Today, we are calling for the voice of the girl child to be heard. This has to start from our homes. How do we treat our children? Is the boy child seen as king and given everything to make his life comfortable? Is the girl child still being subjected to servitude and humiliation? Can you answer this simple question: if you were treated like the girl child I portrayed, would you be happy? The Golden rule says, ‘Do unto others as you would have them do unto you!’ Why then do we destroy the life of the girl child? Why do we trample upon her?
The girl child is a human being with feelings. She has dreams of her own. She wants to be given a chance to express the treasures that lie deep within her. She wants to be respected and valued. She wants to love and be loved.
Today, the girl child is calling for this chance. Today, she tells the world, ‘I am worthy! I have a voice! I have a part to play in this world! When I arise, there will be balance, peace and joy for all.’ Everything in Creation swings in balance. Keeping the girl child silent, hidden and abused distorts the concept of balance and beauty.
TODAY, I ARISE!
Many girls are now breaking boundaries and barriers to optimize opportunities therein:
- MALALA YOUSAFZAI is a Pakistani human rights advocate known for her activism in promoting education for girls. At age 17, she received the Nobel Peace Prize.
- ALEXANDRA SCOTT was diagnosed with a form of pediatric cancer before her first birthday. When she was four years old, she set up her first lemonade stand in front of her house to raise money for childhood cancer research.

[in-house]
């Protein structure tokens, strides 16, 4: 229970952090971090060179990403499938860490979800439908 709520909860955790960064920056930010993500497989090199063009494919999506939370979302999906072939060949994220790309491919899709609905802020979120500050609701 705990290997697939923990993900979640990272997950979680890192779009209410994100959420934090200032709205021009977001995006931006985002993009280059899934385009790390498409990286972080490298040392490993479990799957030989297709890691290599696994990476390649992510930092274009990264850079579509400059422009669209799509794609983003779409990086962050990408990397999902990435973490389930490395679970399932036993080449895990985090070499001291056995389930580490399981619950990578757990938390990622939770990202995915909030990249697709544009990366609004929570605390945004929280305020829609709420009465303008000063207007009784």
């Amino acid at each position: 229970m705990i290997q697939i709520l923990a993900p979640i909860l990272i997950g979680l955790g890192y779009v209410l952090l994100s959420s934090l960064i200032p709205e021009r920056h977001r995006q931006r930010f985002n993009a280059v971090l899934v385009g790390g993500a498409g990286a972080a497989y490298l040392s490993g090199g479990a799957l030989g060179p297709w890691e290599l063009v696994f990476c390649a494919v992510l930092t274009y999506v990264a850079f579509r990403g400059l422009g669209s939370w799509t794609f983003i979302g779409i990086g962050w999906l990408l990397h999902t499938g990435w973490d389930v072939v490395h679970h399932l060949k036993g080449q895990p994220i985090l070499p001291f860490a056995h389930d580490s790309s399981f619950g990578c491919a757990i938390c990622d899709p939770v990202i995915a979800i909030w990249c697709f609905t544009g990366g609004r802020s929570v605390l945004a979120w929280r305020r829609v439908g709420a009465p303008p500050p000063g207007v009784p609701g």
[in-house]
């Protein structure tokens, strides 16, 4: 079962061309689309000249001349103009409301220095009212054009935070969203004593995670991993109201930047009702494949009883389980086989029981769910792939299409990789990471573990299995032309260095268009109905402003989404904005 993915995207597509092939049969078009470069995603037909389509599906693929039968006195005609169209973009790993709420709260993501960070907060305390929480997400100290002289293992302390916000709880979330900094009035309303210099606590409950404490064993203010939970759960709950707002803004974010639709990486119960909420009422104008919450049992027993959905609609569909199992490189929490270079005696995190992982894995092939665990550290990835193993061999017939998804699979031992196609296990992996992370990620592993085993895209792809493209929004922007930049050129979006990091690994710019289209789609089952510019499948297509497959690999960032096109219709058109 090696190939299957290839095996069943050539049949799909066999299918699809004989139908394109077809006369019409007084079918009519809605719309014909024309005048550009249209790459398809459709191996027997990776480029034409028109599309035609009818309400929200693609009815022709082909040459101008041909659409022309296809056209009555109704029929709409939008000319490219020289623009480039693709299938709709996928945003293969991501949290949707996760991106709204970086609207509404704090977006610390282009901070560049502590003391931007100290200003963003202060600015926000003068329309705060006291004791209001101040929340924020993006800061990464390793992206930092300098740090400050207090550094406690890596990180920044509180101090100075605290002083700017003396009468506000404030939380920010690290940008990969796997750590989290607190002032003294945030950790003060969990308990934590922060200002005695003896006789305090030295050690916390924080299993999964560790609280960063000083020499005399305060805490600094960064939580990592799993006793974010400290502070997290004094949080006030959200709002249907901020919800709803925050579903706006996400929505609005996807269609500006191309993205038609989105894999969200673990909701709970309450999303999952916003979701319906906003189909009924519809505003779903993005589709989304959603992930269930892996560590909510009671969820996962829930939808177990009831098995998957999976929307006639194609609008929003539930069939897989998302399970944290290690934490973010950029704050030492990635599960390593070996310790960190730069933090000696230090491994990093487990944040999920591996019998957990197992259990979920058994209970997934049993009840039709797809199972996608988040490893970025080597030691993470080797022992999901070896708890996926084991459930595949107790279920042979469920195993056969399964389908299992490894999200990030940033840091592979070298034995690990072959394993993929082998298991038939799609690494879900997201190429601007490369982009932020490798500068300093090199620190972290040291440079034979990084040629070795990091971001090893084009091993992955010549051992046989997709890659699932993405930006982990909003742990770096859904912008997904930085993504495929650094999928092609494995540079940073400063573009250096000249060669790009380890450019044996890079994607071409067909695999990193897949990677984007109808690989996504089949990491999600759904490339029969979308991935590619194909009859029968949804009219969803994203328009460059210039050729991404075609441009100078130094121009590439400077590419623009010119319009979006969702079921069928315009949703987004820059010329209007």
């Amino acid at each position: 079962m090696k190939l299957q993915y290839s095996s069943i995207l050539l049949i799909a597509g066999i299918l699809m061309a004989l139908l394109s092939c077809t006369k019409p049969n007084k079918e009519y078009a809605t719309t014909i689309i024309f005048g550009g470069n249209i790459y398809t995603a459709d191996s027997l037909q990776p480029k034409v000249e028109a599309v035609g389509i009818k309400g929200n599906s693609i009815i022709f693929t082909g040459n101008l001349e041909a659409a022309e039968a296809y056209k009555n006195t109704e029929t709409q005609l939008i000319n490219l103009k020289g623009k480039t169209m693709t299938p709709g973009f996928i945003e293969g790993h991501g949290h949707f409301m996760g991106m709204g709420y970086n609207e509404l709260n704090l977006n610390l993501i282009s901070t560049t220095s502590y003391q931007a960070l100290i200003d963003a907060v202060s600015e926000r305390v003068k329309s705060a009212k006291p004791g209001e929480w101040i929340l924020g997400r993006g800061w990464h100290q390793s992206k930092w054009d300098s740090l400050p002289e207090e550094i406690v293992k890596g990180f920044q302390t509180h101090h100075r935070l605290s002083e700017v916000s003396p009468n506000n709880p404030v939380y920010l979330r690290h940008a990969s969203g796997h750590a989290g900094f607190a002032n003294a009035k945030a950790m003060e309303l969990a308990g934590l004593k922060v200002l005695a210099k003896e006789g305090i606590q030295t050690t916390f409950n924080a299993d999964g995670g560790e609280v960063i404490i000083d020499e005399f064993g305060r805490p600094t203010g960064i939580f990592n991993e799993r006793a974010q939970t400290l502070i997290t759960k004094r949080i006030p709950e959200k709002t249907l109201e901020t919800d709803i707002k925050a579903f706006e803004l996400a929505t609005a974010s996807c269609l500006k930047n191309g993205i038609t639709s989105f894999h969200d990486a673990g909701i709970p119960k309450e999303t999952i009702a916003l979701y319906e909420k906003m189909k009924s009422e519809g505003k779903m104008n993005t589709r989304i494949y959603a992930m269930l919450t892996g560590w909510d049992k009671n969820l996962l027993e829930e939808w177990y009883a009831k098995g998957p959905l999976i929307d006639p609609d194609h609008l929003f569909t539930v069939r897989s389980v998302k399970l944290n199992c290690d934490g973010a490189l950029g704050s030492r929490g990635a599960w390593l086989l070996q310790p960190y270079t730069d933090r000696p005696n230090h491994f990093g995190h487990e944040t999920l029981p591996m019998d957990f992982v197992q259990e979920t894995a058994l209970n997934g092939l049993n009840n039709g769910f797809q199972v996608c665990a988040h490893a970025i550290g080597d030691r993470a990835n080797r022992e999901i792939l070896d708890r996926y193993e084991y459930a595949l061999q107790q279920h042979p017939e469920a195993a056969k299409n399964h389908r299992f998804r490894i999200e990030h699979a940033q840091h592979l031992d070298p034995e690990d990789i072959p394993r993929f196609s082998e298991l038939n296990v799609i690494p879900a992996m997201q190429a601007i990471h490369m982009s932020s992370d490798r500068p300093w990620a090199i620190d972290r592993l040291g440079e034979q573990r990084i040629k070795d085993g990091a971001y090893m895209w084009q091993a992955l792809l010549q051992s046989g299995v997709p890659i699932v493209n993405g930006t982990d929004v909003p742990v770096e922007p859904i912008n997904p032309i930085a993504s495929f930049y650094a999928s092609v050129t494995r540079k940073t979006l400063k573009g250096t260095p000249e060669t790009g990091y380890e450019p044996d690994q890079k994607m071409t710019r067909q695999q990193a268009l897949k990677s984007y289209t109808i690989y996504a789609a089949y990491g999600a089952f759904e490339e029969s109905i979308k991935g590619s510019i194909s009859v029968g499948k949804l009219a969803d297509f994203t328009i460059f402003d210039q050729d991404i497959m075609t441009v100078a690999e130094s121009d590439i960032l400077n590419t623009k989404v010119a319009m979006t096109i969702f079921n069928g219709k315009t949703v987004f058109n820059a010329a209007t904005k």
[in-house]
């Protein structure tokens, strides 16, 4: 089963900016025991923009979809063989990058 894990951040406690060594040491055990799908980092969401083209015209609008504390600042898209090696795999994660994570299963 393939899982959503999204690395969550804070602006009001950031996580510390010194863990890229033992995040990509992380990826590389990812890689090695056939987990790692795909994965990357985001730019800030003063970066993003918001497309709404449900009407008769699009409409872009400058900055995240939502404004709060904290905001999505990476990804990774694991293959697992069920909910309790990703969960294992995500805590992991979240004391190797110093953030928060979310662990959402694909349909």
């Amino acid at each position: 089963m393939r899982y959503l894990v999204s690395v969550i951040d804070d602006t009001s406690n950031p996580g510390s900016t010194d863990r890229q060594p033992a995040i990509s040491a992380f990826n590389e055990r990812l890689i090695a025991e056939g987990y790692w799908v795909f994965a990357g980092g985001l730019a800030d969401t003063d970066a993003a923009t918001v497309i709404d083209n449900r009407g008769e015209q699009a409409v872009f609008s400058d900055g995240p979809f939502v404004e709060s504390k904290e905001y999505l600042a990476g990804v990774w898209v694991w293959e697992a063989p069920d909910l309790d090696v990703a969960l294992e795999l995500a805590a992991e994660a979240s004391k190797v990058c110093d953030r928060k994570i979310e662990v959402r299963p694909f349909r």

- SOPHIE CRUZ in 2015, when she was five years old, wrote a letter to Pope Francis asking that her parents who were undocumented immigrants, not be deported from the United States. Since then, Cruz has continued to advocate for immigration rights.
- KHLOE THOMPSON at age eight founded Khloe Kares, an organization that works to empower people experiencing homelessness. She has provided thousands of kare bags to local homeless shelters, spreading positivity and compassion throughout her community in the United States.
- AIJA MAYROCK was bullied in school. Now at 23 years old, she is a bestselling author of the book, ‘The Survival Guide to Bullying.’ She’s also an activist and role model for young girls.
- FIVE NIGERIAN SCHOOL GIRLS FROM REGINA PACIES SECONDARY SCHOOL ONITSHA won gold medal at the world Technovation Challenge in 2019 at Silicon Valley, San Francisco, USA. These girls developed an app that would make it easy for people to make donations to help the needy pay for school fees, food, shoes, books, stationery, medication and more. These girls known as the ‘Brain squad,’ were AYOMIKUN ARIYO, IVANA MORDI, JADESOLA KASSIM, MUNACHISO CHIGBO and PANDORA ONYEDIRE.
If we look around us we will see our daughters and students doing all they can to rise above the challenges that stare them in their faces. They want to change the narrative and write their names in the sands of time. It is our duty as parents, guardians and teachers to encourage them to become the best versions of themselves. We must create an enabling environment for them to thrive. We must empower our girls to become agents of change. Train a girl and you train a nation! Girls and women are a treasure to human development. A girl who receives quality education will grow up to become tomorrow’s worker, mother, entrepreneur, mentor and political leader. She will bring value to the society and accelerate social change. There is no tomorrow if the girl child is unable to come to full blossom of what her Creator designed her to be. Today, she arises! TODAY, I ARISE!
Lady Jane Ndukwe
Founder, Genuine Womanhood Initiative